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Appeal to Consumers' Five Senses Your copy should stimulate a sensory reaction that compels readers to buy.

By Susan Gunelius

Opinions expressed by Entrepreneur contributors are their own.

The key to writing effective copy is crafting compelling descriptions to make consumers think they can't live without the product being advertised. Copywriters use a wealth of adjectives and descriptive phrases to personalize a product and give it meaning. The most successful copywriting uses descriptors that appeal to consumers' five senses of smell, touch, taste, sight and sound.

Create the Consumer Experience
The reason copy must appeal to the five senses is simple. Consumers can hear or see what the product being advertised can do for them, but they can't experience it first-hand. The copywriter's job is to create the user experience for consumers by stimulating their five senses. In other words, effective copy allows consumers subconsciously to smell the product, touch it, taste it, see it and hear it as if they were actually using it at that moment.

Take a look at the following examples to better understand how copywriting that appeals to the five senses can create a sensory user experience.

Example 1: A Taste of Italy Restaurant creates delicious meals.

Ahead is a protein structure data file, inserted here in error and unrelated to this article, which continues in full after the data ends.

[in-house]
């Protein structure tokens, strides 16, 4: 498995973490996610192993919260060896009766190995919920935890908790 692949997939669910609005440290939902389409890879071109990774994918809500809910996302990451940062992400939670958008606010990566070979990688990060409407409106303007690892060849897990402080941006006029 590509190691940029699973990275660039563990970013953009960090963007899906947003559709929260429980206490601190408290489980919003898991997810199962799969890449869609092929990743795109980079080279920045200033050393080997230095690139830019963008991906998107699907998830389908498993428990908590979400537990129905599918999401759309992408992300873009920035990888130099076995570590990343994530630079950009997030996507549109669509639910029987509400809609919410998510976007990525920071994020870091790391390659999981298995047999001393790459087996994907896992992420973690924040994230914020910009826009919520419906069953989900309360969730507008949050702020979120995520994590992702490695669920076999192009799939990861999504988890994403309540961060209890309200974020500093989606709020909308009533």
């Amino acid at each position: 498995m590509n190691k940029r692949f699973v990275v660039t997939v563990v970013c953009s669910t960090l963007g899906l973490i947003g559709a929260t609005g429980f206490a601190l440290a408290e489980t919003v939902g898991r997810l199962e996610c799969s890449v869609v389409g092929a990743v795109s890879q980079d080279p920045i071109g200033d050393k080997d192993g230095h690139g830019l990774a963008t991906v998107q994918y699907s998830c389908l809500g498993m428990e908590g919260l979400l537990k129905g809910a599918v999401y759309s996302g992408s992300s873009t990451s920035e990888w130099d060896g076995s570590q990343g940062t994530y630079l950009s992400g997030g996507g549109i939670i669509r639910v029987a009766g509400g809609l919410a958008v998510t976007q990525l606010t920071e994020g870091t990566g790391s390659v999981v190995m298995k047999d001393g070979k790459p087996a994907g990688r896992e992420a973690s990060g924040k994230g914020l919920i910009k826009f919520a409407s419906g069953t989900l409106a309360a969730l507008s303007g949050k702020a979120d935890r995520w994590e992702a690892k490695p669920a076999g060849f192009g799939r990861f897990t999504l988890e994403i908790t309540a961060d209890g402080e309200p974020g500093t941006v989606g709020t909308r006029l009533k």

Example 2: At A Taste of Italy Restaurant, you'll indulge in mouth-watering entrees and decadent desserts.

The examples above demonstrate how using fairly common descriptive words can make a big difference in terms of tapping into consumers' sense of taste. While "delicious meals" certainly sounds nice, "mouth-watering entrees and decadent desserts" sounds too good to refuse. The copy could go on to describe the smells, sights and sounds at A Taste of Italy Restaurant to create a full sensory experience.

Let's look at another example.

Example 1: You'll get beautiful flowers at Blooms and More Florist.


Example 2: Fill your home with the fresh aroma and vibrant colors of a floral arrangement from Blooms and More Florist.

Again, by adding descriptive words that stimulate the senses of smell and sight, the copy in the second example creates a sensory experience and becomes more interesting, memorable and effective than the copy in the first example.

Bottom Line
Your copy needs to fill the gaps that the advertising medium can't reach. However, every ad or marketing piece doesn't need to appeal to all five senses. Consider the target audience, the medium and the goals for each specific ad, then select the senses that will drive the strongest results, and focus on those areas in your copy. Reduce the copy clutter by delivering only the best messages that create the most compelling sensory experiences for the target audience.

Susan Gunelius

Marketing, Branding, Copywriting, Email and Social Media Expert

Susan Gunelius is CEO of KeySplash Creative Inc., a marketing communications and strategic branding company. She has authored a dozen books about marketing, branding, social media, copywriting and technology and is the founder and editor in chief of WomenOnBusiness.com, a blog for business women.

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